Searching over 5,500,000 cases.

Buy This Entire Record For $7.95

Official citation and/or docket number and footnotes (if any) for this case available with purchase.

Learn more about what you receive with purchase of this case.


United States District Court, Southern District of New York

April 22, 2002


The opinion of the court was delivered by: Owens, District Judge.


Defendant Martin A. Armstrong*fn1 has moved under date of March 21, 2002 to recuse me as the Judge presiding over this civil action. He alleges various grounds. The first is the Court allegedly "authorizing a secret judicial inquisition of past conduct further ordering the withholding of all evidence gathered thereby, the use of the ancillary power of the Court constitut[ing] a non-judicial act that violates Article III." (Armstrong Moving Papers, p. 27.) Mr. Armstrong bases this claim on ¶ 13(b) of a certain eight page Memorandum of Agreement ("MOA") dated October 7, 1999*fn2 entered into and signed by the Temporary Receiver of Mr. Armstrong's companies and the off-shore Joint Provisional Liquidators ("JPLs") of Mr. Armstrong's properties, which MOA was the subject of discussion with Mr. Armstrong's counsel Martin Unger, Esq., in open court on October 14, 1999, and a copy furnished to him. ¶ 13(b) of the MOA reads:

The Receiver and the JPLs acknowledge and agree that they shall not and they shall direct their respective agents and representatives not to provide any nonpublic information regarding Group[*fn3] or its Assets to Martin Armstrong, Martin Armstrong, Jr., Victoria Armstrong, any person or entity known to be under their direct or indirect control or acting in concert with any of them, any other former officer, director or employee of PEL or PGM, unless the provision of such information is either (a) agreed to by the Receiver and the JPLs, (b) required by applicable law, or (c) required by order of Either Court.

This "secret judicial inquisition" claim as well as the other claims can be properly assessed in the context*fn4 of this very action against Mr. Armstrong*fn5 which started on September 13, 1999, when the Securities and Exchange Commission and the Commodities Futures Trading Commission (hereafter collectively "SEC") came in with an application for an order freezing the assets of Mr. Armstrong and his Princeton companies, appointing a Temporary Receiver therefor and other relief The case was assigned to me from the wheel, but happening to be out of the Courthouse that afternoon, the application for immediate relief went to Judge Lewis A. Kaplan in Part I, who that afternoon made a number of findings including:

It appears that Defendants, directly and indirectly, have obtained billions of dollars from investors by making materially false and misleading statements in the offer or sale, and in connection with the purchase or sale, of securities.

It appears that Defendants may attempt to destroy, alter or conceal documents.[*fn6]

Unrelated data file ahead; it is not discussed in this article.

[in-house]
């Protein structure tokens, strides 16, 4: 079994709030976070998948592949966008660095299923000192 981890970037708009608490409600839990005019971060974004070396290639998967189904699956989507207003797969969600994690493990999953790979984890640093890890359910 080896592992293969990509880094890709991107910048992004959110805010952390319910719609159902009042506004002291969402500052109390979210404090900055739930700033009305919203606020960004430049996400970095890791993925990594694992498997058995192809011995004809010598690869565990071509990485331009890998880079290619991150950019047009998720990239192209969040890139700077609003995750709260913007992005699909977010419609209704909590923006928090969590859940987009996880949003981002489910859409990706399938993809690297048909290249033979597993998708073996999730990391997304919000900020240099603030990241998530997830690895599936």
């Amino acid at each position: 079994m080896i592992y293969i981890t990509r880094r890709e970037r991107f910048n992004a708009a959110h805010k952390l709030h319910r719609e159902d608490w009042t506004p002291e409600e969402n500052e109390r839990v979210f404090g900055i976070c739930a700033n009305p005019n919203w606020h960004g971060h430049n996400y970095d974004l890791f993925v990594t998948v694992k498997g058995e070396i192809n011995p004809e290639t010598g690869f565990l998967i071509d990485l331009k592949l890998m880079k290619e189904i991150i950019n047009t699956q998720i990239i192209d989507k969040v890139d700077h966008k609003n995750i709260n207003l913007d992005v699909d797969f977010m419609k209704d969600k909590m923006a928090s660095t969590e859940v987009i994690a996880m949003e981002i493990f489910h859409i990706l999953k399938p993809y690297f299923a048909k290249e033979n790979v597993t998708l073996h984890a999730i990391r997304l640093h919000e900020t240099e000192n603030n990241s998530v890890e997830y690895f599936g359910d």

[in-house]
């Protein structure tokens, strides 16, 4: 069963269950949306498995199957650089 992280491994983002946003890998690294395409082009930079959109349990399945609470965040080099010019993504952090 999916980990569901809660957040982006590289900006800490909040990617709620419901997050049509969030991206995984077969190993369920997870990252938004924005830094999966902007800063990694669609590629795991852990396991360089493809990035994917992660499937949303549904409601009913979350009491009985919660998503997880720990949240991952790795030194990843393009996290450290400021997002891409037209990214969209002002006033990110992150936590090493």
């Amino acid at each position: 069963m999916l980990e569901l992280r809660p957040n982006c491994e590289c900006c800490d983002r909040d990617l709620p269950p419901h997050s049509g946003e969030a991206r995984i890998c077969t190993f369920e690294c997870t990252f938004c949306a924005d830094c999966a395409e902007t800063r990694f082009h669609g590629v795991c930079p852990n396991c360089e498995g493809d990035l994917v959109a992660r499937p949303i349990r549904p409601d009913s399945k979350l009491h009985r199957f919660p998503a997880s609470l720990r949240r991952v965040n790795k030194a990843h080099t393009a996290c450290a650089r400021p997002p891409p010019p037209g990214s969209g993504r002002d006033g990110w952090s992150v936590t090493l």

(TRO, Sept. 13, 1999, pp. 2-3.)

That same first afternoon, Judge Kaplan, from a list of three names submitted by the SEC, appointed Alan M. Cohen, Esq.*fn7 as the Temporary Receiver of Martin A. Armstrong's companies, which authorized Cohen to take possession and control of all assets and to operate the businesses with the view towards preserving assets for potential recompense for any injury found to have been inflicted on public investors.*fn8

Within days of the said September 13, 1999 takeover by the Temporary Receiver, under circumstances of relevance to the issues now before the Court — such as the different directions from which the two parties to the MOA had come,*fn9 the Temporary Receiver and subsequently appointed JPLs entered into that agreement providing for how the two groups were going to conduct their various duties vis-a-vis each other to identify, recover, preserve and protect any recovered Princeton and Armstrong assets in an efficient and cost-effective manner, to maximize the recoveries of anticipated creditors in respect thereof, including any appropriate recovery from Mr. Armstrong personally. (MOA ¶¶ 1-5.)

It is against this background, including Judge Kaplan's finding of a sufficient preliminary showing that Mr. Armstrong and his companies had obtained at least many, many millions of dollars from false statements in connection with the sale of Princeton notes and Judge Kaplan's further conclusion that a showing had been made of the risk of the destruction of evidence, that it is obvious that the Temporary Receiver, now having established some arrangement with the JPLs, doubtless pressed for the agreement with them in part 13(b) that neither party would reveal to Mr. Armstrong, whom Judge Kaplan had determined to be the arguable architect of this debacle, or any Armstrong family member, et al., any non-public information that they obtained in the performance of their various asset-collecting duties unless required by Order of this Court or the Supreme Court of the Turks and Caicos Islands.